Politicians have appeared concerned. On Monday, as MPs grappled with the aftermath of the referendum, the Prime Minister David Cameron stated “loud and clear” that: “Just because we are leaving the European Union, it will not make us a less tolerant, less diverse nation.”

But condemning single racist incidents is easier than taking a political position that appeases the majority and protects the minority at the same time. 

As the incidents recorded make clear, the aggressors made direct links between their vote and the racial abuse they were now publicly shouting.

The way they told it, they had voted for Muslims to “leave”. 
 
Chair of Tell Mama and former Labour Justice and Communities Minister, Shahid Malik, said:

“With the backdrop of the Brexit vote and the spike in racist incidents that seems to be emerging, the government should be under no illusions, things could quickly become
extremely unpleasant for Britain’s minorities.

“So today more than ever, we need our government, our political parties and of course our media to act with the utmost responsibility and help steer us towards a post-Brexit Britain where xenophobia and hatred are utterly rejected.”

Here are the 25 events that were recorded between 24 and 27 June that directly related to Brexit. Please be aware that some of the language is offensive:

  1. A Welsh Muslim councillor was told to pack her bags and leave.
  2. A man in a petrol station shouted: "You're an Arabic c**t, you're a terrorist" at an Arab driver and stated he “voted them out”. 
  3. A Barnsley man was told to leave and that the aggressor’s parents had voted for people like him to be kicked out.
  4. A woman witnessed a man making victory signs at families at a school where a majority of students are Muslim.
  5. A man shouted, “you f**king Muslim, f**king EU out,” to a woman in Kingston, London. 
  6. An Indian man was called “p**i c**t in a suit” and told to “leave”.
  7. Men circled a Muslim woman in Birmingham and shouted: “Get out - we voted Leave.”
  8. A British Asian mother and her two children were told: "Today is the day we get rid of the likes of you!" by a man who then spat at her. 
  9. A man tweeted that his 13-year-old brother received chants of “bye, bye, you’re going home”.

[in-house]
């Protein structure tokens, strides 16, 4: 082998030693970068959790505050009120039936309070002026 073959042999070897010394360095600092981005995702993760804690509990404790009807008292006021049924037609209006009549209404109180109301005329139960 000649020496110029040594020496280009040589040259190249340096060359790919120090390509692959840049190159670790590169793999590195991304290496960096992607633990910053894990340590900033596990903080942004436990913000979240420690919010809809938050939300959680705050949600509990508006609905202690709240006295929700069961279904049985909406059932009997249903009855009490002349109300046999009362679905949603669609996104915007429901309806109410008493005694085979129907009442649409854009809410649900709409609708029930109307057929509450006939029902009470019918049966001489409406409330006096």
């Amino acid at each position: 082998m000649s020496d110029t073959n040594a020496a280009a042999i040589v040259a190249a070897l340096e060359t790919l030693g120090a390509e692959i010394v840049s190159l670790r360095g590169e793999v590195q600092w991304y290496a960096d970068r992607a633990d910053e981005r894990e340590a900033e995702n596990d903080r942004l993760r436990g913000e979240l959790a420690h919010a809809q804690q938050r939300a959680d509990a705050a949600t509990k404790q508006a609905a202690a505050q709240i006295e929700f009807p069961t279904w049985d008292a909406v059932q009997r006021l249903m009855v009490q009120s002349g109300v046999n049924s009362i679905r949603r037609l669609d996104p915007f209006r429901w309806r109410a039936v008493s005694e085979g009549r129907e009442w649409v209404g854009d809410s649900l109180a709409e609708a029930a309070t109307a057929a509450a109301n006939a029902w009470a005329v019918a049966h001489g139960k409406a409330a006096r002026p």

10. A van driver chanted “out, out, out”, at a Muslim woman in Broxley, Luton
  11. Muslims in Nottingham were abused in the street with chants of: “Leave Europe. Kick out the Muslims.”
  12. A Muslim woman at King’s Cross, London, had “BREXIT” yelled in her face.
  13. A man in London called a South Asian woman “foreigner” and commented about UKIP.
  14. A man shouted “p**i” and “leave now” at individuals in a London street.
  15. A taxi driver in the West Midlands told a woman his reason for voting Leave was to “get rid of people like you”.
  16. An Indian cyclist was verbally abused and told to “leave now”. 
  17. A man on a bike swore at a Muslim family and muttered something about voting.
  18. In Newport, a Muslim family who had not experienced any trouble before had their front door kicked in.
  19. A South Asian woman in Manchester was told to “speak clearly” and then told “Brexit”. 
  20. A Sikh doctor was told by a patient: “Shouldn’t you be on a plane back to Pakistan? We voted you out.”
  21. An abusive tweet read: “Thousands of raped little White girls by Muslims mean nothing to Z….#Brexit”.
  22. A group of men abused a South Asian man by calling him a “p**i c**t” and telling him to go home after Brexit.
  23. A man shouted at a taxi driver in Derby: "Brexit, you p**i.”
  24. Two men shouted at a Muslim woman walking towards a mosque “muzzies out” and “we voted for you being out.”
  25. A journalist was called a “p**i” in racial abuse apparently linked to Brexit.